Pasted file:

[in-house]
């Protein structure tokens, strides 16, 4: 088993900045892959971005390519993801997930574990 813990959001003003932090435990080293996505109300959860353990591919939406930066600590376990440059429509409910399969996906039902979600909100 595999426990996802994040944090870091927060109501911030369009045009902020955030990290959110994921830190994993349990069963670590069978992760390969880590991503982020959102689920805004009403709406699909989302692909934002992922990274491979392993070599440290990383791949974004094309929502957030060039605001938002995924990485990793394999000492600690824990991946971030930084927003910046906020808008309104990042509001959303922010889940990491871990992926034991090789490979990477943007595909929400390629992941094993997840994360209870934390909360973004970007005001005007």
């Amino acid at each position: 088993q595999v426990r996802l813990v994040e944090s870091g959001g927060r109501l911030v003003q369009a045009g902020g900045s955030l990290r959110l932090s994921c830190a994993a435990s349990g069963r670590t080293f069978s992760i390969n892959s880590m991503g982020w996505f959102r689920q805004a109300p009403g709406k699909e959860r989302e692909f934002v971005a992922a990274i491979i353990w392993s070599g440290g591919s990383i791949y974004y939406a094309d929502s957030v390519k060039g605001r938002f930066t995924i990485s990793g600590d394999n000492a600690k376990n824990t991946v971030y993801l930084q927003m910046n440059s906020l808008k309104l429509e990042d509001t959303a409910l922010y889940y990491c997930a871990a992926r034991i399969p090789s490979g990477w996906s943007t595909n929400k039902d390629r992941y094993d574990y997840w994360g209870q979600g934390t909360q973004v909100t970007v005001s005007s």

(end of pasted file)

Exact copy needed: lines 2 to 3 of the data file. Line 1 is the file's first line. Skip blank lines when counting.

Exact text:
């Protein structure tokens, strides 16, 4: 088993900045892959971005390519993801997930574990 813990959001003003932090435990080293996505109300959860353990591919939406930066600590376990440059429509409910399969996906039902979600909100 595999426990996802994040944090870091927060109501911030369009045009902020955030990290959110994921830190994993349990069963670590069978992760390969880590991503982020959102689920805004009403709406699909989302692909934002992922990274491979392993070599440290990383791949974004094309929502957030060039605001938002995924990485990793394999000492600690824990991946971030930084927003910046906020808008309104990042509001959303922010889940990491871990992926034991090789490979990477943007595909929400390629992941094993997840994360209870934390909360973004970007005001005007």
């Amino acid at each position: 088993q595999v426990r996802l813990v994040e944090s870091g959001g927060r109501l911030v003003q369009a045009g902020g900045s955030l990290r959110l932090s994921c830190a994993a435990s349990g069963r670590t080293f069978s992760i390969n892959s880590m991503g982020w996505f959102r689920q805004a109300p009403g709406k699909e959860r989302e692909f934002v971005a992922a990274i491979i353990w392993s070599g440290g591919s990383i791949y974004y939406a094309d929502s957030v390519k060039g605001r938002f930066t995924i990485s990793g600590d394999n000492a600690k376990n824990t991946v971030y993801l930084q927003m910046n440059s906020l808008k309104l429509e990042d509001t959303a409910l922010y889940y990491c997930a871990a992926r034991i399969p090789s490979g990477w996906s943007t595909n929400k039902d390629r992941y094993d574990y997840w994360g209870q979600g934390t909360q973004v909100t970007v005001s005007s």